The price of bluefin tuna

I saw this article about Bluefin Tuna fishing (and how we’re destroying this magnificent species) and had to read it because I’ve been fascinated by the Bluefin ever since I read Carl Safina’s Song for the Blue Ocean.  

Every year, on the first Saturday in January, Japan makes a grand statement to the global fishing community by putting an exorbitant price on the head of a single bluefin tuna. At the famous Tsukiji fish market in Tokyo, the first bluefin auction of the year represents many things: growing consumer demand forbluefin sashimi, the exploitation of natural resources, the collapse of a species,shortsightedness in the face of impending doom to the entire ocean, a depravedpublicity stunt.

The article goes on to explain how this fish rose from humble cat food to greatly desired sushi.  But what I most loved, was that the author had come to the Bluefin in the same way as me:

There are a lot of numbers in this story, but when I think of bluefin tuna, I don’t see percentages or dollar signs. The first thing I ever learned about this fish came from reading Carl Safina‘s book Song for the Blue OceanNot 500 words into Chapter One, Safina describes sighting a bluefin in the Atlantic:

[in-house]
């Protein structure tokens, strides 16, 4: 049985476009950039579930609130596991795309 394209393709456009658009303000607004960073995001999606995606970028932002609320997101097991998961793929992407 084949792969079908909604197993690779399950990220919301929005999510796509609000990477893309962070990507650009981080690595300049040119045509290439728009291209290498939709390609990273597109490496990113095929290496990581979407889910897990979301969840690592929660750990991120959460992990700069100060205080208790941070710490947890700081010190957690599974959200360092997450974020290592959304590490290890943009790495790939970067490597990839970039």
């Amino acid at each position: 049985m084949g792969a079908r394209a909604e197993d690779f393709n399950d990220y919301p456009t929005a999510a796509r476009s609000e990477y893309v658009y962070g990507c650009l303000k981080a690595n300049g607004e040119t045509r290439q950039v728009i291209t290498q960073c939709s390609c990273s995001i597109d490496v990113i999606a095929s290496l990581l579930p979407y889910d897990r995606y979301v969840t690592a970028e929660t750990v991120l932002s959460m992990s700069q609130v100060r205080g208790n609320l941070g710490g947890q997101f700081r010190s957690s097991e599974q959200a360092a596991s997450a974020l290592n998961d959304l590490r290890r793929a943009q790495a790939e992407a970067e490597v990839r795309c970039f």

What caught my eye was a faint chevron bulging ever so slightly from that molten, glassy sea, fifty yards from where I sat adrift. As I rose to my feet to study it, the chevron grew to a distinct wake. A wake without a boat. The wake ran along the surface for a few seconds, accelerated, and exploded like a revelation.

A giant bluefin tuna, among the largest and most magnificent of animals, hung suspended for a long, riveting moment, emblazoned and backlit like a saber-finned warrior from another world, until its six hundred pounds of muscle crashed into the ocean like a boulder falling from the sky. The jagged tear it left in the sea was marked by an emerald patch of fine bubbles rising slowly to the surface until the spot healed, slowly turned blue again, and became indistinguishable.

… Ashore, the vision of that giant tuna never dissipated.

I’ve never seen a bluefin, but Safina’s description of the fish has burned bright in my mind ever since I read that book.

Me, too.  Shame we’re destroying it so people can have their sushi.

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